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Two New Analyses Demonstrate That Robotic-Assisted Surgery Results in Fewer Complications Compared With Open Surgery for Urologic Cancers

Thursday, October 24, 2013

Two New Analyses Demonstrate That Robotic-Assisted Surgery Results in Fewer Complications Compared With Open Surgery for Urologic Cancers

05:30 EDT Thursday, October 24, 2013

SUNNYVALE, Calif., Oct. 24, 2013 (GLOBE NEWSWIRE) -- In two independent analyses comparing robotic-assisted surgery and open surgery performed on patients with urologic cancers, researchers found that robotic-assisted surgery results in fewer overall complications during and after surgery, less blood loss and shorter length of hospital stay.

In the first analysis, which was published in this month's issue of Cancer Treatment Reviews, the authors (Li K, Tianxin L, Xinxiang F, et. al.) reviewed the available literature on the efficacy and advantages of robotic-assisted radical cystectomy (RARC) versus open radical cystectomy (ORC) performed for bladder cancer. Included in the analysis (962 patients in total) were one randomized controlled trial, eight retrospective studies with prospectively collected data and four retrospective studies.

Radical cystectomy, which is the removal of the entire bladder, nearby lymph nodes, part of the urethra, and nearby organs that may contain cancer cells, is a common procedure performed for patients with stage 2 or stage 3 bladder cancer. According to the National Cancer Institute, bladder cancer is the sixth most common cancer in the United States.1 It is the third most common cancer in men and the eleventh most common cancer in women, and causes approximately 15,000 deaths each year.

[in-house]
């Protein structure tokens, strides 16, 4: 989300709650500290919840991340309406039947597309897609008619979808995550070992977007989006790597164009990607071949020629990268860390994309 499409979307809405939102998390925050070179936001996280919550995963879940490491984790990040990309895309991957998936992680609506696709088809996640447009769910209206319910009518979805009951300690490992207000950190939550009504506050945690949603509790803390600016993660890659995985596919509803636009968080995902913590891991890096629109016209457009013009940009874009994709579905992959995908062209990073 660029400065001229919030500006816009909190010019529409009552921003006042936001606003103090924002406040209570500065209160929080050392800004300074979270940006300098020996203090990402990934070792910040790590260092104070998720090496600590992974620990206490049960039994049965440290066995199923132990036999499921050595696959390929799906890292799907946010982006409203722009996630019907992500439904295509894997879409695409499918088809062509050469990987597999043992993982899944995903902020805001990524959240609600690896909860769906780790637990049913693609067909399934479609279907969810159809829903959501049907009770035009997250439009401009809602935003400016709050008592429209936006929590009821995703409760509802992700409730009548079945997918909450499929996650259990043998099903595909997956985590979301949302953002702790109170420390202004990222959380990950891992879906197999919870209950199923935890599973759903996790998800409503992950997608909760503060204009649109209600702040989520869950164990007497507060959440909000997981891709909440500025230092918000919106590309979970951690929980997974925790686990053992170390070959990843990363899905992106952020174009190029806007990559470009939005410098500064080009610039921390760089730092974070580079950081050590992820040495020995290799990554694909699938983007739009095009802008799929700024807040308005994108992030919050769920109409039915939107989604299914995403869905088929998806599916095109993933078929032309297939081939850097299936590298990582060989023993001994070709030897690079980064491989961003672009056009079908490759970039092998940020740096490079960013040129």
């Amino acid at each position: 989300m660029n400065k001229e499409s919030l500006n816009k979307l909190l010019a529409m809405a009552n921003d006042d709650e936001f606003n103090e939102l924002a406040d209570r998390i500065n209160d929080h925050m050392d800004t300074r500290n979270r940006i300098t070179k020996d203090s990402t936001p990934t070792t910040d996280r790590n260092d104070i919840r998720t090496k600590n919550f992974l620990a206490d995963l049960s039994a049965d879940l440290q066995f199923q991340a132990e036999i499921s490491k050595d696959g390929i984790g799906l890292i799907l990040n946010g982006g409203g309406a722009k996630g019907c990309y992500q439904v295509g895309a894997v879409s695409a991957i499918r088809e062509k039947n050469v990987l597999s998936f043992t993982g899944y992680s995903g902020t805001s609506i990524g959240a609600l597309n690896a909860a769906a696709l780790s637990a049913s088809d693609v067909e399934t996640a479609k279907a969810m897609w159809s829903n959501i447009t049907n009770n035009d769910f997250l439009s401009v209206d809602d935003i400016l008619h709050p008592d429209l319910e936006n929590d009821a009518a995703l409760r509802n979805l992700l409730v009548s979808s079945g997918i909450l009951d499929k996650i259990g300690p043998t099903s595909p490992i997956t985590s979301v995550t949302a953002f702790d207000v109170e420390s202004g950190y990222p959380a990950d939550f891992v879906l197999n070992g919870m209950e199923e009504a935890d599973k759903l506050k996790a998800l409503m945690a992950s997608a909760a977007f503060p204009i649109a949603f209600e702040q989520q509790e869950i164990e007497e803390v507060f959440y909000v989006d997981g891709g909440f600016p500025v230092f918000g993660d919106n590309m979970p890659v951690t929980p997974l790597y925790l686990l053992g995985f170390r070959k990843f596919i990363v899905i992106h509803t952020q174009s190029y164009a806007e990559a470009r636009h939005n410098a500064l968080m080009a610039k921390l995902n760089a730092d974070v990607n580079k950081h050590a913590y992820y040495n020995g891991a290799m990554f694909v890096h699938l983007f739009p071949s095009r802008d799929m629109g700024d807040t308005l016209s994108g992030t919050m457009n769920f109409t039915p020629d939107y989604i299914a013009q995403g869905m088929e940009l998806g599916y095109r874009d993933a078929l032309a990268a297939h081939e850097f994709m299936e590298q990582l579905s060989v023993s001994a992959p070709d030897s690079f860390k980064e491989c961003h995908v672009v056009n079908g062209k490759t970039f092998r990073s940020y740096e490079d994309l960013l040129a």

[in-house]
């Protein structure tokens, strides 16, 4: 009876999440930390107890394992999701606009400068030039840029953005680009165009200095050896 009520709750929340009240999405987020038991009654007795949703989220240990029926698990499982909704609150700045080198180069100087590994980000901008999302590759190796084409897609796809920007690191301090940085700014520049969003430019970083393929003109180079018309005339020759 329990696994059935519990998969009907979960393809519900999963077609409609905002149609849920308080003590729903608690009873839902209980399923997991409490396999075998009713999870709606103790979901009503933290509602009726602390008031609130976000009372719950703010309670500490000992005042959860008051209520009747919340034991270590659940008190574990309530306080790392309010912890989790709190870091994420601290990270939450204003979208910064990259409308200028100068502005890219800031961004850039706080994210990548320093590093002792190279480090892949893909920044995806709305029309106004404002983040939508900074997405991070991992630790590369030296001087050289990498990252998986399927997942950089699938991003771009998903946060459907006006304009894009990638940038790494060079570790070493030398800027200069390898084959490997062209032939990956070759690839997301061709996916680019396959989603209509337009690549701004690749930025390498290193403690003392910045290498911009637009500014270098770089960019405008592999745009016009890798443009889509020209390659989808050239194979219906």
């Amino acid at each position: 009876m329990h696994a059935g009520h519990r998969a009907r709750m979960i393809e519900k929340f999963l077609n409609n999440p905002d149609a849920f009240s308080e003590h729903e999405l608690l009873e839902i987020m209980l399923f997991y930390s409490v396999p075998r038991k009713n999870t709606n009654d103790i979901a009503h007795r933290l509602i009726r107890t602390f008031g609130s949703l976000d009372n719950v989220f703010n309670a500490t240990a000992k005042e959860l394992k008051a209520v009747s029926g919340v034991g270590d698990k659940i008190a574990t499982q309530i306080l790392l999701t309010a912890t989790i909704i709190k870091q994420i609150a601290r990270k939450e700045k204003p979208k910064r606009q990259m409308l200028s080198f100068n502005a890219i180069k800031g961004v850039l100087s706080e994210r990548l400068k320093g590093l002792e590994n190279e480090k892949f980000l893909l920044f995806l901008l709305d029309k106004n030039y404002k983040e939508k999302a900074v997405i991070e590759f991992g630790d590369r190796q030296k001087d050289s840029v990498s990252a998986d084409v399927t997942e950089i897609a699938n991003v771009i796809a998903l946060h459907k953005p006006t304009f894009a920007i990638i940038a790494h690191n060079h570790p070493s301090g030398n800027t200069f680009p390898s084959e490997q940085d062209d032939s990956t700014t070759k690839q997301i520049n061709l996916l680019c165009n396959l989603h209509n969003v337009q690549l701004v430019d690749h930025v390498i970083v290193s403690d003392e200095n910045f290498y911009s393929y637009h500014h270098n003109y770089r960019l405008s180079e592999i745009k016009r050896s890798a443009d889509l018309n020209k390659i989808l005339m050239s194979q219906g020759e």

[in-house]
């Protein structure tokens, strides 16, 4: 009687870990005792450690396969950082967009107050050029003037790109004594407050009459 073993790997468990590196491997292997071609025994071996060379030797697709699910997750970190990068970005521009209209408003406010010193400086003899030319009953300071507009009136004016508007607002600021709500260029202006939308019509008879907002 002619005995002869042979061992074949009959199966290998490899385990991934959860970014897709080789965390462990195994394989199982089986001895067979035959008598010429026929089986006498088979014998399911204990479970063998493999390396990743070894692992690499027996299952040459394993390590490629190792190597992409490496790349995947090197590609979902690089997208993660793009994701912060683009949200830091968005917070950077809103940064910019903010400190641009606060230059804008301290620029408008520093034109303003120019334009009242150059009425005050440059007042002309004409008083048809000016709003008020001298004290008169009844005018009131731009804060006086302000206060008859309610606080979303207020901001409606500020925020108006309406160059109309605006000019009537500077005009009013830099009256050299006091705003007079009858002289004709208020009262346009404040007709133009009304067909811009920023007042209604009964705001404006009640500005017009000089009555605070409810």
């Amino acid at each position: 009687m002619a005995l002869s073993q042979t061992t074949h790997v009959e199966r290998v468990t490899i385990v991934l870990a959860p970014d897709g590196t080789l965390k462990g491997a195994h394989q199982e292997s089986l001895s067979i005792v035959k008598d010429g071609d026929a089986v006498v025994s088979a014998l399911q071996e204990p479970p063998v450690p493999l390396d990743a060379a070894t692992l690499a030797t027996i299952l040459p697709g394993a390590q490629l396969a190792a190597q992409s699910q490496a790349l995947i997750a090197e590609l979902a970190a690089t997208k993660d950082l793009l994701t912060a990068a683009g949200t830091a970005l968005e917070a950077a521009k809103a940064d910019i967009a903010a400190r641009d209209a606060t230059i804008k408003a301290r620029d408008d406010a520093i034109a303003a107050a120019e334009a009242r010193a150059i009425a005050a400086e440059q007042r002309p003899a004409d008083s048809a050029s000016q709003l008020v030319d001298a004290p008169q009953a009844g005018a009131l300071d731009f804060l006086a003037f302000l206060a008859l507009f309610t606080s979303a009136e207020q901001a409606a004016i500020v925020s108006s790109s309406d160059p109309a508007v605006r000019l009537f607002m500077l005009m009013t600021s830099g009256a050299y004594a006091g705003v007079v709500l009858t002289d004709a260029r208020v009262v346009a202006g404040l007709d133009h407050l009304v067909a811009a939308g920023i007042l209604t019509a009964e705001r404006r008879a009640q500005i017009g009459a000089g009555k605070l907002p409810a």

The analysis shows that although RARC was associated with longer operative time (p < 0.001), it may result in fewer overall complications during surgery (p = 0.04), more lymph node yield (p = 0.009), less estimated blood loss (p < 0.001), a lower need for a blood transfusion (p < 0.001) and a shorter length of hospital stay (p < 0.001). Positive surgical margins (leftover cancer cells) did not differ significantly between the surgical techniques. Sensitivity analysis on the prospective studies showed similar results except that no significant difference was seen for lymph node yield and length of stay between the two surgical techniques.

The second analysis, published in the World Journal of Urology by Dr. Gianni Vittori from the Universita` di Firenze, compared kidney cancer patients who had received robotic-assisted partial kidney removal with those who had received open partial kidney removal. The two-year observational multicenter analysis was promoted by the "Associazione GIovani Laparoscopisti Endoscopisti" (AGILE), a non-profit foundation that involved six Italian urologic centers.

This year, there will be an estimated 65,000 new cases and 14,000 deaths related to kidney cancer in the United States. Since a majority of patients are diagnosed when the tumor is still relatively localized (stage 1 and 2) and are able to have surgery to remove the tumor, approximately 40 percent survive for at least five years.

Dr. Vittori's analysis involved a total of 198 and 105 patients enrolled in either open or robotic-assisted surgery groups, respectively. Prior to surgery, the patients undergoing robotic-assisted partial kidney removal were sicker (p = 0.04) and had tumors of smaller size (p = 0.002). While the surgical results indicated the robotic-assisted patient group had longer operative times (p<0.001), they benefited from less blood loss, fewer surgical complications after surgery (p<0.001), fewer surgical complications that required additional interventions or were life-threatening (p=0.001), and shorter hospitalization times than the open surgery patients.

"As individuals and agencies seek to understand the impact of robotic-assisted surgery on healthcare outcomes, evidence-based medicine and all peer-reviewed clinical publications become increasingly important in understanding appropriate treatment options," said Myriam Curet, MD, Chief Medical Advisor, Intuitive Surgical. "Robotic-assisted surgery, while prevalent in urology and gynecology, is now being utilized for other important procedures such as cystectomy and partial nephrectomy where patients may benefit from a minimally-invasive option over open surgery."

About Intuitive Surgical, Inc.

Intuitive Surgical, Inc. (Nasdaq:ISRG), headquartered in Sunnyvale, Calif., is the global leader in robotic-assisted, minimally invasive surgery. Intuitive Surgical develops, manufactures and markets the da Vinci® Surgical System. Intuitive Surgical's mission is to extend the benefits of minimally invasive surgery to those patients who can and should benefit from it.

About the da VinciSurgical System